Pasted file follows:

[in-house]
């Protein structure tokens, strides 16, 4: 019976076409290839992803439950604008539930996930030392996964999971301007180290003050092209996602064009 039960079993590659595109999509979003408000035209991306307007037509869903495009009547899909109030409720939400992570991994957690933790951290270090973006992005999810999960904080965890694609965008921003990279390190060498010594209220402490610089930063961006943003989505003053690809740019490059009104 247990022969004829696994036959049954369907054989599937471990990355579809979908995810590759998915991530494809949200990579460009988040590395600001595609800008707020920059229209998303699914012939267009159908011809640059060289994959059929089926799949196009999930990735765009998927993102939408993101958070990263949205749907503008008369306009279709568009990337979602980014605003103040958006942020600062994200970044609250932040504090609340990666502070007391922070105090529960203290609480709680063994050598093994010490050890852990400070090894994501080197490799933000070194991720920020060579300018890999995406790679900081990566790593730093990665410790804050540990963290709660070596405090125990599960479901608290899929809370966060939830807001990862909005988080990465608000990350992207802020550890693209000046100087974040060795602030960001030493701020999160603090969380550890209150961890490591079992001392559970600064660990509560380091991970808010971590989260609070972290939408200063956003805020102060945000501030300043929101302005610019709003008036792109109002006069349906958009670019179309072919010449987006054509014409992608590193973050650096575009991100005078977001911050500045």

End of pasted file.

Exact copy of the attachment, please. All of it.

[in-house]
């Protein structure tokens, strides 16, 4: 019976076409290839992803439950604008539930996930030392996964999971301007180290003050092209996602064009 039960079993590659595109999509979003408000035209991306307007037509869903495009009547899909109030409720939400992570991994957690933790951290270090973006992005999810999960904080965890694609965008921003990279390190060498010594209220402490610089930063961006943003989505003053690809740019490059009104 247990022969004829696994036959049954369907054989599937471990990355579809979908995810590759998915991530494809949200990579460009988040590395600001595609800008707020920059229209998303699914012939267009159908011809640059060289994959059929089926799949196009999930990735765009998927993102939408993101958070990263949205749907503008008369306009279709568009990337979602980014605003103040958006942020600062994200970044609250932040504090609340990666502070007391922070105090529960203290609480709680063994050598093994010490050890852990400070090894994501080197490799933000070194991720920020060579300018890999995406790679900081990566790593730093990665410790804050540990963290709660070596405090125990599960479901608290899929809370966060939830807001990862909005988080990465608000990350992207802020550890693209000046100087974040060795602030960001030493701020999160603090969380550890209150961890490591079992001392559970600064660990509560380091991970808010971590989260609070972290939408200063956003805020102060945000501030300043929101302005610019709003008036792109109002006069349906958009670019179309072919010449987006054509014409992608590193973050650096575009991100005078977001911050500045």